Comparing just the drive to another on the market, for about $10 more, you can buy the Samsung T5 1TB SSD, which is faster, hardier, and smaller than the BackupDrive.

If we compared two hard-disk drives, the Seagate 2TB drive currently goes for $62.99 on Amazon. That’s a much more affordable drive with twice the capacity for a lot less.

The three programs can be used on any portable storage device and can be purchased separately on the SecureDrive site. Instead of purchasing the BackupDrive, you can opt to get a solid-state drive and load up the software for the price of two Starbucks drinks.

That’s what makes the Backup Drive a bit of a disappointment. Though it’s built well — its aluminum case feels solid and evokes the kind of feeling you would want from a company that prides itself on strength and security — it’s hard to justify that price when you can get something faster, smaller, and more durable for a wee bit more.

And after messing with the drive a bit, I made a critical error. It appears that while you cannot access files without the password, you can still delete things. I deleted the folder that keeps the encryption software’s details, and suddenly, I was locked out of the entire drive. Not being able to get back in, I formatted the drive and realized that I no longer had access to the quickstart guide to get me back to the programs I wanted to run on the hard drive.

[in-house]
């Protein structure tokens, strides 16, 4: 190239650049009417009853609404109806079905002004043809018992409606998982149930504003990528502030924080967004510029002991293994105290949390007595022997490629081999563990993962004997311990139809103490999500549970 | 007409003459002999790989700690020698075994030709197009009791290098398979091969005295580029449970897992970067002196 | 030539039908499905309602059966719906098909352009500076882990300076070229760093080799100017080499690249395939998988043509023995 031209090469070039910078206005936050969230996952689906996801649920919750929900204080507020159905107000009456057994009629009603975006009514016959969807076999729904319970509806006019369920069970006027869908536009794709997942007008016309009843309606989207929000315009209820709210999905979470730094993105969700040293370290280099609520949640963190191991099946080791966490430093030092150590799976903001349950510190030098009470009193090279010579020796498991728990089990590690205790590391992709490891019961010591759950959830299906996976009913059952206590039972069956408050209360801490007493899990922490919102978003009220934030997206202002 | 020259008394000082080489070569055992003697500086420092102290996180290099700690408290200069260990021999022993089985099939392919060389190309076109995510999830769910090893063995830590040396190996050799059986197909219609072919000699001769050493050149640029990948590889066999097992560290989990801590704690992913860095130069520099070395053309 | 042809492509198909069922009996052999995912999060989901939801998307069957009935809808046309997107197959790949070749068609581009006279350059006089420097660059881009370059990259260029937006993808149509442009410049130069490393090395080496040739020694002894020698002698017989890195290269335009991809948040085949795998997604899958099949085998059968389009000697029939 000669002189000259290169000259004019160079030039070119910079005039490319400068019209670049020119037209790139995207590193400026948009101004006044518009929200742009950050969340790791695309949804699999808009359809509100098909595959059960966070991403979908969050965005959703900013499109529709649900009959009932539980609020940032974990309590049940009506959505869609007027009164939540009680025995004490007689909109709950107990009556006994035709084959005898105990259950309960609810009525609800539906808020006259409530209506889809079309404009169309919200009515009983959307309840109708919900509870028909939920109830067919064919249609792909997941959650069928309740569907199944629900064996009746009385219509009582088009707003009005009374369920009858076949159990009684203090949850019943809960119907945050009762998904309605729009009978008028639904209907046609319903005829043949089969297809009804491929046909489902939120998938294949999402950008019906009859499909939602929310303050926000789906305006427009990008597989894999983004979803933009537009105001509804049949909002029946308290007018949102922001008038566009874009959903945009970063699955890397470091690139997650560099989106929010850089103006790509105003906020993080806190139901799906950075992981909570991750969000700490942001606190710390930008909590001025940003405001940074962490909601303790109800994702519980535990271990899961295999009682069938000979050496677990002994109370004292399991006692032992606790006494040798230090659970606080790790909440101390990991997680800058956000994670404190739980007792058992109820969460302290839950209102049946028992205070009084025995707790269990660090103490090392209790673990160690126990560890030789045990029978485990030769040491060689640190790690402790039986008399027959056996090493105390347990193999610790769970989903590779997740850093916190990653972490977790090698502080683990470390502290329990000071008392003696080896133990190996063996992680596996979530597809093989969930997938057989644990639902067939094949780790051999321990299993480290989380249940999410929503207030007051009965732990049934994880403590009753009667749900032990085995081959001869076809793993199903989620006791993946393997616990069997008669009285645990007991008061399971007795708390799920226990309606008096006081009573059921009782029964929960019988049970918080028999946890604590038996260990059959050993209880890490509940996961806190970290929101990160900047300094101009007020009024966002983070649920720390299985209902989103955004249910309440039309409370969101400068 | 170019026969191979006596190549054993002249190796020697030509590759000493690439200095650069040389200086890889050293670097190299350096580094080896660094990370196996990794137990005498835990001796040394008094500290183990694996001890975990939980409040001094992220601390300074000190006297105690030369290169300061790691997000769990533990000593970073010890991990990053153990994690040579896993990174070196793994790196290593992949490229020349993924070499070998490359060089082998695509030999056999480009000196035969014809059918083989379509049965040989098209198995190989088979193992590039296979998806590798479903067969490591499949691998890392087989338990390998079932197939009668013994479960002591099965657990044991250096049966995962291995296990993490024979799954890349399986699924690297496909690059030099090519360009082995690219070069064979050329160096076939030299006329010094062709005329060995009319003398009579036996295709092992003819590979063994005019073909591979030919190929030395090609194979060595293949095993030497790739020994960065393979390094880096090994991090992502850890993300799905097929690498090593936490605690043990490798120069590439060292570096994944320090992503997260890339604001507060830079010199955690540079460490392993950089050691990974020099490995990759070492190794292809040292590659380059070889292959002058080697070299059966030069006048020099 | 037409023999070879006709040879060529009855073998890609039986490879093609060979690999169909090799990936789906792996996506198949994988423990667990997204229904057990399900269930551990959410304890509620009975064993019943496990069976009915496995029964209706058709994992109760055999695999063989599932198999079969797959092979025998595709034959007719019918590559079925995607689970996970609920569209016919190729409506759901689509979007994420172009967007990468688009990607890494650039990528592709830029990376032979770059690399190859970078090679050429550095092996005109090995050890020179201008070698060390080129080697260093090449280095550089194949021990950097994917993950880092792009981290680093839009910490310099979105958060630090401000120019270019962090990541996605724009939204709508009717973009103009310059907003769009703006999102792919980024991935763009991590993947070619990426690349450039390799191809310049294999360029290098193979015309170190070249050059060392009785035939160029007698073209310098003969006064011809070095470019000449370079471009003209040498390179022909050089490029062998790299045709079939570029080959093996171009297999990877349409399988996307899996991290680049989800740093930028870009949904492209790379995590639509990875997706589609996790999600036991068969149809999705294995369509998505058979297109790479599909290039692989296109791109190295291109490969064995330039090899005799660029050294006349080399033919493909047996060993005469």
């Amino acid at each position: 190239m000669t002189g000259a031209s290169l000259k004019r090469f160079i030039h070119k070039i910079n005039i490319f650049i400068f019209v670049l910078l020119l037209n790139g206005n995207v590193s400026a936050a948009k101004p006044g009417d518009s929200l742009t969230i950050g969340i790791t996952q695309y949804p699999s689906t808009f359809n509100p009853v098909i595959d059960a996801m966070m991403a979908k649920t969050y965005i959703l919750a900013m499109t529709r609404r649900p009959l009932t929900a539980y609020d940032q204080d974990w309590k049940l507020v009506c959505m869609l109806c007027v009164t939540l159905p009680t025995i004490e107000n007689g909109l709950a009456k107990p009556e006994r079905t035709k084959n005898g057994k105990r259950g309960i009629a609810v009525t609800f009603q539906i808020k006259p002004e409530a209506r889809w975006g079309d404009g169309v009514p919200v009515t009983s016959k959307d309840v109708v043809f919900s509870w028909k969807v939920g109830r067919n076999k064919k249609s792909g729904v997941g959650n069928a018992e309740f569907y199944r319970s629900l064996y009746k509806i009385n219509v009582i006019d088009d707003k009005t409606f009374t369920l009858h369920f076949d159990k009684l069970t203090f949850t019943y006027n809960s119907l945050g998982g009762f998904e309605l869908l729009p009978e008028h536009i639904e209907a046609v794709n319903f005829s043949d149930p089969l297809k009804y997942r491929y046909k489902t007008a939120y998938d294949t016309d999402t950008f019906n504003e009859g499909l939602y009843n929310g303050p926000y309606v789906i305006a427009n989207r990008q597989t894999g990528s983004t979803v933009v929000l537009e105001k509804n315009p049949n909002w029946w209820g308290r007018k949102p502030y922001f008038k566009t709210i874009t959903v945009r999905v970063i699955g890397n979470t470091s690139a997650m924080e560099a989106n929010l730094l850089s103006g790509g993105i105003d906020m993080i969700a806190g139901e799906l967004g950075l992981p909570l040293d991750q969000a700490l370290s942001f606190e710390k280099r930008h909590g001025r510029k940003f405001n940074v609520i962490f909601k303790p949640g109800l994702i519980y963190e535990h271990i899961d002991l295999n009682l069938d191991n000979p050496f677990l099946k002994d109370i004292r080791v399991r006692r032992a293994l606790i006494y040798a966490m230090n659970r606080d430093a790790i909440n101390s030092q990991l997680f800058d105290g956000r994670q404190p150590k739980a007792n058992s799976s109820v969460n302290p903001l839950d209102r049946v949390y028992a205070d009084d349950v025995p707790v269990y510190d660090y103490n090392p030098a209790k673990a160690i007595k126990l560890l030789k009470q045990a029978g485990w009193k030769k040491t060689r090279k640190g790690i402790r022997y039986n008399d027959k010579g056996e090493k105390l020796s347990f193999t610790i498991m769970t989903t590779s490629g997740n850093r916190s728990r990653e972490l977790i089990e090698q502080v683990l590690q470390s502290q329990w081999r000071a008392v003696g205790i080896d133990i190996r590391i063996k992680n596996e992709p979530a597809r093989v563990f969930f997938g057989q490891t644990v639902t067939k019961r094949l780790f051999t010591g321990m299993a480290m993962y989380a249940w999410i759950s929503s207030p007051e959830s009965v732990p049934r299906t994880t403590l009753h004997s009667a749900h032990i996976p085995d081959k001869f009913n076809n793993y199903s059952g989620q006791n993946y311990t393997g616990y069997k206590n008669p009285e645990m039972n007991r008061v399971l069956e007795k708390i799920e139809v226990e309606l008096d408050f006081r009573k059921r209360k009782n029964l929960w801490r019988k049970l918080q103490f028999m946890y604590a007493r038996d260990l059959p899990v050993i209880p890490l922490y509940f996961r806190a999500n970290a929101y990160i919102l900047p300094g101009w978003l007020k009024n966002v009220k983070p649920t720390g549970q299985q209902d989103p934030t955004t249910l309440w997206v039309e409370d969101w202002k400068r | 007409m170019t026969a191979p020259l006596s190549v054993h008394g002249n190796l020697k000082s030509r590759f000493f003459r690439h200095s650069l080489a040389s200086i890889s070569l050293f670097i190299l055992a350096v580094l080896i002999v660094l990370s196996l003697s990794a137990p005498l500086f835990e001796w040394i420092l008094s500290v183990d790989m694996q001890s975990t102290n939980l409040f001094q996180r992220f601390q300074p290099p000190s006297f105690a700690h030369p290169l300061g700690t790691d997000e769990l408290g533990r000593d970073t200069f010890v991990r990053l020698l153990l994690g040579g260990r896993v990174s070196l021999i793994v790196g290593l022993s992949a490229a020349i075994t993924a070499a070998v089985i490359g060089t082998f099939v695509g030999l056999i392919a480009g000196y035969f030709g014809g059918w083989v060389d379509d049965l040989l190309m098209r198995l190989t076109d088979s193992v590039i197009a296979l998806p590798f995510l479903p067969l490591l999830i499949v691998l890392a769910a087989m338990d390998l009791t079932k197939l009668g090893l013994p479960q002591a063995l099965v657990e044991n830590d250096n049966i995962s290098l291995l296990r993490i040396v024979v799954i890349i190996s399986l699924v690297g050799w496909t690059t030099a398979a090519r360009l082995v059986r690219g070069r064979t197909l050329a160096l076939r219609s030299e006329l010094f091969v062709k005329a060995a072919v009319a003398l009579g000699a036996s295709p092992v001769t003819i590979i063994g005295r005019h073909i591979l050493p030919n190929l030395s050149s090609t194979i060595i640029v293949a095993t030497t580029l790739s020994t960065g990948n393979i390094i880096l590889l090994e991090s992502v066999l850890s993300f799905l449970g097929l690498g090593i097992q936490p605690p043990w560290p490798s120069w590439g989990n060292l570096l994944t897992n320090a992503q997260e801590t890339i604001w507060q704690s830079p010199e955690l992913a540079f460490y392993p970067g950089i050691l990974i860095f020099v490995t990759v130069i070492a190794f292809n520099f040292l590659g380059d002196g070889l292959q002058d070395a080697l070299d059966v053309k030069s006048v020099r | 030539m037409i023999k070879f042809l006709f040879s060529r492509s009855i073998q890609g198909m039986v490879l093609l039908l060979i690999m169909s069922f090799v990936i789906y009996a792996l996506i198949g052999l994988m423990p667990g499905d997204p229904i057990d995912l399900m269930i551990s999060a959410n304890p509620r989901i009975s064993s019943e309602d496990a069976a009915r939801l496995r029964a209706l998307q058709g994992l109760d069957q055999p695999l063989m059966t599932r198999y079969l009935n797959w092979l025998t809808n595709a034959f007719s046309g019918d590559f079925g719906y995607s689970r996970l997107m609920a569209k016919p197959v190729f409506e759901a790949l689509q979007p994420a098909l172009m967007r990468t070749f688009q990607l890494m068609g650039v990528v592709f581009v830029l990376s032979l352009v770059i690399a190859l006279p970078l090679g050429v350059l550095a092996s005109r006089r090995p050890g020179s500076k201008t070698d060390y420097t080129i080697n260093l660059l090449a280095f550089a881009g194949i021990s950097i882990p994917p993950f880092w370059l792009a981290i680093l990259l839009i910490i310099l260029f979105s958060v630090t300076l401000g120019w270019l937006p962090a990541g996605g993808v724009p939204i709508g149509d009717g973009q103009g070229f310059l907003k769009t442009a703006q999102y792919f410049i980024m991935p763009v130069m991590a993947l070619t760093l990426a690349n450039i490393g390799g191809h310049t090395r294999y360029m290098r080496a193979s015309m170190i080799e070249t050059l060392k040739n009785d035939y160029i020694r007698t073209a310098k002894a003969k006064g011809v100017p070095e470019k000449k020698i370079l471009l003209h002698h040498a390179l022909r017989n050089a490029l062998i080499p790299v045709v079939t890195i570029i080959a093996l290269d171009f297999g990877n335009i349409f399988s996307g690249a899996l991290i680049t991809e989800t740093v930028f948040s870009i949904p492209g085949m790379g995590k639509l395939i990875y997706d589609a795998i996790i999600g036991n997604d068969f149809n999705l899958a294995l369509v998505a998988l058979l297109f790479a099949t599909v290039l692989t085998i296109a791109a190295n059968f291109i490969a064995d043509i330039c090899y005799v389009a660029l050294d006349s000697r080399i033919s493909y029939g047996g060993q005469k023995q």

I’ve seen SD cards that were harder to get into — they couldn’t even be opened without a password — and while a lost BackupDrive would only allow a thief to see the root directory and files, they could simply just wipe the drive clean and become the owners of a used but very fancy hard drive.

At that point, you might be able to breathe a sigh of relief knowing your files won’t get stolen, but you might consider going the much cheaper and better route of buying a different company’s hard drive and loading up the software onto it.


SecureData BackupDrive 1TB
SecureData

Rating: 2 out of 5.

This review is based on a review-sample 1TB drive sent to us from the company.